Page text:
Your doctor will hold a special lens to your eye as a high-energy beam of light is aimed at the lens and reflected onto the trabecular meshwork inside your eye. You may see flashes of bright green or red light.  Your doctor will make 50-100 evenly-paced laser applications in 5-10 minutes. This will be done in one or two treatment sessions. The laser beam will cause some areas of your eyes drain to shrink, resulting in adjacent areas stretching open to permit the fluid to drain faster. You will not feel any pain during the procedure.

Your eye pressure will be checked shortly after your procedure, and drops may be prescribed to alleviate any soreness or swelling inside your eye. You should relax for the rest of the day. Follow-up visits are necessary to monitor your eye pressure. While it may take a few weeks to see the full pressure-lowering effect of this procedure, during which time you may have to continue taking your medication, many patients are eventually able to discontinue some of their medications. Most patients resume normal activities within one or two days.

Realistic Expectations:

The effect of the surgery may wear off over time, but the SLT procedure can be repeated to regain control of the eye pressure. Serious complications with SLT are extremely rare, but like any surgical procedure, it does have some risks. You will be given additional information about the procedure that will allow you to make an informed decision about whether or not to proceed. Be sure you have all of your questions answered to your satisfaction.

Laser iridotomy is a treatment for narrow-angle glaucoma. In laser iridotomy, a small hole is placed in the iris to create a hole for fluid to drain from the back of the eye to the front of the eye. Without this new channel through the iris, intraocular pressure can build rapidly causing damage to the delicate optic nerve and permanent loss of vision.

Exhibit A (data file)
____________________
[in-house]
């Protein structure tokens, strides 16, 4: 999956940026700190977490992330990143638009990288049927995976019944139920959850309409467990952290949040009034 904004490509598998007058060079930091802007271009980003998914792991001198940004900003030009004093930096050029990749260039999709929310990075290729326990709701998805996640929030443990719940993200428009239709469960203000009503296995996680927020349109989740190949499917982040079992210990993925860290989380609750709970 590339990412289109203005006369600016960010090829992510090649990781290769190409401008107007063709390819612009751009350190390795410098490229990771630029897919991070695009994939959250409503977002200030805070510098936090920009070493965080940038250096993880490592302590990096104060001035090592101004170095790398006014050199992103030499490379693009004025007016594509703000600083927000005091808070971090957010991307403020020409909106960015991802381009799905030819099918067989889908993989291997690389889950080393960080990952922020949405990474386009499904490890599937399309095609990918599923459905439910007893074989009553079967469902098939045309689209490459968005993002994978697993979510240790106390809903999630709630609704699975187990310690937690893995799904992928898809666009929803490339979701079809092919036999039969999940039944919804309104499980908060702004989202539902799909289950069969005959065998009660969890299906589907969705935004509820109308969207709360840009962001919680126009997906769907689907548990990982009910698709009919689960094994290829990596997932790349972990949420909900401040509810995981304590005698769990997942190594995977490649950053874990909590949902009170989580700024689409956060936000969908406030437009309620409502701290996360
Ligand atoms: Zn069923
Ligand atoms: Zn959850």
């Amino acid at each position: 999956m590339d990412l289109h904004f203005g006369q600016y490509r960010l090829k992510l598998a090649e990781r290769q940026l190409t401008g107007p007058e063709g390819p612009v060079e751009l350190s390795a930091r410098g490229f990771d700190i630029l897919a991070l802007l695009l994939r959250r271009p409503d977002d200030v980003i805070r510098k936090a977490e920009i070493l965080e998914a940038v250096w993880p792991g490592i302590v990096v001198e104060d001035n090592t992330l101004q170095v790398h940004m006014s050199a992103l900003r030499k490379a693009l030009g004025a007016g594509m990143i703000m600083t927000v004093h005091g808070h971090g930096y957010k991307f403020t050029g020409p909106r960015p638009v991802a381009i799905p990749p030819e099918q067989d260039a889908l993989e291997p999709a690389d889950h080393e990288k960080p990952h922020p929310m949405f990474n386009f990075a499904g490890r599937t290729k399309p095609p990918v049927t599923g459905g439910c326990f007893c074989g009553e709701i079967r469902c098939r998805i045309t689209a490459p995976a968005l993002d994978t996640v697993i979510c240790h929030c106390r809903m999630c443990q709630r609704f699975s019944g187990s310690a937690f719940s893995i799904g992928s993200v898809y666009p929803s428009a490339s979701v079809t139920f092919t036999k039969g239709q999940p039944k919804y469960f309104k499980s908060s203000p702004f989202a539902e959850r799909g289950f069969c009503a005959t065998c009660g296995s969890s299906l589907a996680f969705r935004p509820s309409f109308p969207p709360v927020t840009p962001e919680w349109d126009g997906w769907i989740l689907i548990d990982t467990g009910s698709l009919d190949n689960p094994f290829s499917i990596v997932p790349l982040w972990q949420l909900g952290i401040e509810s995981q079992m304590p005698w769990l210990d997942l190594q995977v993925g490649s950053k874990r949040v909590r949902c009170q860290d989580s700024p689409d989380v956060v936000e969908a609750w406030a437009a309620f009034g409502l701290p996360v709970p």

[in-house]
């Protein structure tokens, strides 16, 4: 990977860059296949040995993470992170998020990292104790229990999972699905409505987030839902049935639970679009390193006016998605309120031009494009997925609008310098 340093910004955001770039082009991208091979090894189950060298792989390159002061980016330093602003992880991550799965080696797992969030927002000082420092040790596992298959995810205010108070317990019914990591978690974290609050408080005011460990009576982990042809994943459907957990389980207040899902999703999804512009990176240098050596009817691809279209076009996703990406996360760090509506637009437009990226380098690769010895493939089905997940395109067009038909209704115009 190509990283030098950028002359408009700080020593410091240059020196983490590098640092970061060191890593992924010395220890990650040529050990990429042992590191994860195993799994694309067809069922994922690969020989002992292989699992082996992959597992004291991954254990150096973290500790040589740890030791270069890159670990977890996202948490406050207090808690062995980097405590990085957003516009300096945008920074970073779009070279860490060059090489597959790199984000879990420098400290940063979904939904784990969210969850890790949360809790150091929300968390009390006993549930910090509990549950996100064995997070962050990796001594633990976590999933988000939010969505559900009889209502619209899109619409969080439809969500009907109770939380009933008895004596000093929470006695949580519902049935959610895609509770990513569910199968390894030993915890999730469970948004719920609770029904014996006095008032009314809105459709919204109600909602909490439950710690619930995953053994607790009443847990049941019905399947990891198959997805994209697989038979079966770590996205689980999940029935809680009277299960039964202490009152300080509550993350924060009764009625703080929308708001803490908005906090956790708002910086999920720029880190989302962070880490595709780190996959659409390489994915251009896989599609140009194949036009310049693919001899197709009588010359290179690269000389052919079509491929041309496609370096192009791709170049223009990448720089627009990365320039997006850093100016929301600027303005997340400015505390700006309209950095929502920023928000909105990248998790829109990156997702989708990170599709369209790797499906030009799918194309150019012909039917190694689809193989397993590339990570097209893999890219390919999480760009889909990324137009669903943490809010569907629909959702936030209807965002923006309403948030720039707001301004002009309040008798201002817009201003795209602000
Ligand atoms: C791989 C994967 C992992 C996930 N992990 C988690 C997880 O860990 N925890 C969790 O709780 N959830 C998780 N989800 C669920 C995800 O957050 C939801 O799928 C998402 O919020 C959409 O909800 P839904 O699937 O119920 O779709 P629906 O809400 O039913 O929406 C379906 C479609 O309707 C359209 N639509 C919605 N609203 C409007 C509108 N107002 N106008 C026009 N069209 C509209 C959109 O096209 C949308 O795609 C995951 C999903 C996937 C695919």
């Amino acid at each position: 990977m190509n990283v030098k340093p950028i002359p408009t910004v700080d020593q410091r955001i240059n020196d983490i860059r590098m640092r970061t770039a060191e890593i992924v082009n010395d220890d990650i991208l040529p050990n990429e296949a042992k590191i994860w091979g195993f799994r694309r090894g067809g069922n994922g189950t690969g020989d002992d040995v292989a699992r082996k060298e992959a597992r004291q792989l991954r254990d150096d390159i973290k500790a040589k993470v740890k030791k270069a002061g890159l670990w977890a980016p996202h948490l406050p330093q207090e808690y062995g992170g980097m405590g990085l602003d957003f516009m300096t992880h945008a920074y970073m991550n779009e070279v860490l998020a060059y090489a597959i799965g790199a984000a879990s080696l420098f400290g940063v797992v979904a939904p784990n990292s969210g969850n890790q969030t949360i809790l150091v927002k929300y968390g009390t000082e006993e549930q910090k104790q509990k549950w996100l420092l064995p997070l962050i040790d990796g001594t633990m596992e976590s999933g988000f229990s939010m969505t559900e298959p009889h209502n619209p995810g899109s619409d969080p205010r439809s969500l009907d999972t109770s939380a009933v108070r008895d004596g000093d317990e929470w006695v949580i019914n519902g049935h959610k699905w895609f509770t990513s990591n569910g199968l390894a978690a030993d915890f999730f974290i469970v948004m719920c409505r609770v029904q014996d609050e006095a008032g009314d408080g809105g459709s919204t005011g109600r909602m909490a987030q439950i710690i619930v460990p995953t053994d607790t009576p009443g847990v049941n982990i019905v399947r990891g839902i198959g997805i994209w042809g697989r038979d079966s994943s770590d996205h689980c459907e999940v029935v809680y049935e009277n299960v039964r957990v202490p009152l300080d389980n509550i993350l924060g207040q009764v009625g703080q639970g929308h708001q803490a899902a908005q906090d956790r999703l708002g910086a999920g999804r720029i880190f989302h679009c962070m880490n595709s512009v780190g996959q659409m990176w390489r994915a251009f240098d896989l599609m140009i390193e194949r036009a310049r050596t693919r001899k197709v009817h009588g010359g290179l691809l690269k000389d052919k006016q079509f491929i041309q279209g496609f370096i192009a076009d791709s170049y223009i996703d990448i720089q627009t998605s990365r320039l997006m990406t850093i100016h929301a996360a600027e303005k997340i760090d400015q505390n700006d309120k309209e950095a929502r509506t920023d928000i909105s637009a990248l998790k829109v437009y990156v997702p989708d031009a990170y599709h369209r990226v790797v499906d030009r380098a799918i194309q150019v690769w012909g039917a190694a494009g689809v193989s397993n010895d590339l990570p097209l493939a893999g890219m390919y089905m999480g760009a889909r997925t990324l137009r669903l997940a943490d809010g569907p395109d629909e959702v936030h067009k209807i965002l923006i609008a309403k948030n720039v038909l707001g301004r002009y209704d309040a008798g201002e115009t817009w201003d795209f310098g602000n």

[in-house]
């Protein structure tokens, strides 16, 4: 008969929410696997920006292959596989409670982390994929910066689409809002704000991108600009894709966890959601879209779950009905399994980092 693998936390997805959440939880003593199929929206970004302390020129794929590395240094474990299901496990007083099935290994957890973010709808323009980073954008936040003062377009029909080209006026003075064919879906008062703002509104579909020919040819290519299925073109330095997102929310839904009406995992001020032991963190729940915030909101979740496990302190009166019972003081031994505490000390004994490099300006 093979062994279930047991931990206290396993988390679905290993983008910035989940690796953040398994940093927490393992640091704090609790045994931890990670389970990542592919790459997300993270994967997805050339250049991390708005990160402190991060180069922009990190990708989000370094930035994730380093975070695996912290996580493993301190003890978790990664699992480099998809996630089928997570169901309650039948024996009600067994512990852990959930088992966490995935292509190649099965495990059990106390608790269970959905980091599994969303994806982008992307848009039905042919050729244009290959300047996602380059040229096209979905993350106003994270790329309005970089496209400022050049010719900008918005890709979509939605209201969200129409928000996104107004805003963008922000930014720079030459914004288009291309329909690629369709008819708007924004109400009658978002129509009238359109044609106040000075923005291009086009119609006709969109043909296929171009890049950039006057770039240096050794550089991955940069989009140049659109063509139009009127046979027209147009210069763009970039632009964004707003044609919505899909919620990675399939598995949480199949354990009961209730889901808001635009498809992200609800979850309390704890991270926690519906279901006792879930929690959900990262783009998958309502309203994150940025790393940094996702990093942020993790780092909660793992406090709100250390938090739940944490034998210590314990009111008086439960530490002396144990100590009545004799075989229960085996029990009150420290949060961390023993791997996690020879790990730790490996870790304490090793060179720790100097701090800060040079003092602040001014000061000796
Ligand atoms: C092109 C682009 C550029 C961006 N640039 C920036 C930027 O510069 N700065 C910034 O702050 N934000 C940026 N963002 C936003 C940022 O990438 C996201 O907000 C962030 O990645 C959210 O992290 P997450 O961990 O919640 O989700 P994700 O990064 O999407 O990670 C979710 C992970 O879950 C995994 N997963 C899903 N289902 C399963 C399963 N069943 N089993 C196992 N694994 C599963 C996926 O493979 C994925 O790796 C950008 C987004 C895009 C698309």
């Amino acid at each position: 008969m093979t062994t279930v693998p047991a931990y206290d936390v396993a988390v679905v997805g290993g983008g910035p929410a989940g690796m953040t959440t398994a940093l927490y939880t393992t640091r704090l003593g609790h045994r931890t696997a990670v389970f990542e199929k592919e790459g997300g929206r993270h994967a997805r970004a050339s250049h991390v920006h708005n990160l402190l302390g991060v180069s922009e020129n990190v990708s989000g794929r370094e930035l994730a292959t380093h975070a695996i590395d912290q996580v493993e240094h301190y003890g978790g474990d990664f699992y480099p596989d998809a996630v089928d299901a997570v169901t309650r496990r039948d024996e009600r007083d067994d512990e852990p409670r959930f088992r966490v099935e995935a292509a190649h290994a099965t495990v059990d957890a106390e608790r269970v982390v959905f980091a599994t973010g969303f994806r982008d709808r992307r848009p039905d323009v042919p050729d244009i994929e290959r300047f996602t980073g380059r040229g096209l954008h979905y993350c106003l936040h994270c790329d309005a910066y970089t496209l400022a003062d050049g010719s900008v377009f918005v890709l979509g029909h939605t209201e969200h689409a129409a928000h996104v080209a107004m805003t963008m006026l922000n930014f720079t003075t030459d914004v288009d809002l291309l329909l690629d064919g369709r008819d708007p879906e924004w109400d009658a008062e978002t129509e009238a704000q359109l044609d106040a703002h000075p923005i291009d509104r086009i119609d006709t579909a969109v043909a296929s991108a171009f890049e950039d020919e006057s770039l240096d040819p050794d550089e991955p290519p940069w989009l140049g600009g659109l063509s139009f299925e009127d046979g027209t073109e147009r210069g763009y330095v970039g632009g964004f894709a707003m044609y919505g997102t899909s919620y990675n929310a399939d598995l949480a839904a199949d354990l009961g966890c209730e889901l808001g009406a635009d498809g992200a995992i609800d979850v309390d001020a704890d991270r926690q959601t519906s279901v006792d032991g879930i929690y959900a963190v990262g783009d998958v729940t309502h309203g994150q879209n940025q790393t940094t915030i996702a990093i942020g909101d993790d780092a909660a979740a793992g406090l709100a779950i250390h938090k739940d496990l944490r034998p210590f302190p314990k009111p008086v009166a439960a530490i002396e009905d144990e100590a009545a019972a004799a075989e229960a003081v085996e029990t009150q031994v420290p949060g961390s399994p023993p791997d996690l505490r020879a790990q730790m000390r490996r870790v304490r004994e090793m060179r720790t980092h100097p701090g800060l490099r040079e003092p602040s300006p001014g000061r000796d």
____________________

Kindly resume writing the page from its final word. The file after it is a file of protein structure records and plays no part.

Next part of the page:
In most patients, the iridotomy is placed in the upper portion of the iris, under the upper eyelid, where it cannot be seen.

A small hole is placed in the iris to create a hole for fluid to drain from the back of the eye to the front of the eye

Laser iridotomy is for those:

  • who have been diagnosed with narrow-angle glaucoma
  • whose doctor has determined that laser iridotomy is the appropriate treatment for their condition.

What to expect on surgery day:

Your treatment will be performed in a specially equipped laser room. It does not require a surgery center. Once you have been checked in and settled comfortably, drops will be used to numb your eye; no injections or needles are used.

First, your ophthalmologist will place a drop in your eye to make your pupil smaller. This stretches and thins your iris, which makes it easier for the laser to make the pinhole-sized puncture. Next your doctor will place a special contact lens on your eye to focus the laser light upon the iris. This lens keeps your eyelids separated so you won’t blink during treatment. It also reduces small eye movements so that you don’t have to worry about your eye moving during the treatment. To ensure that the contact lens doesn’t scratch your eye, a special jelly will be placed on the surface of your eye. This jelly may remain on your eye for about 30 minutes, leading to blurred vision or a feeling of heaviness.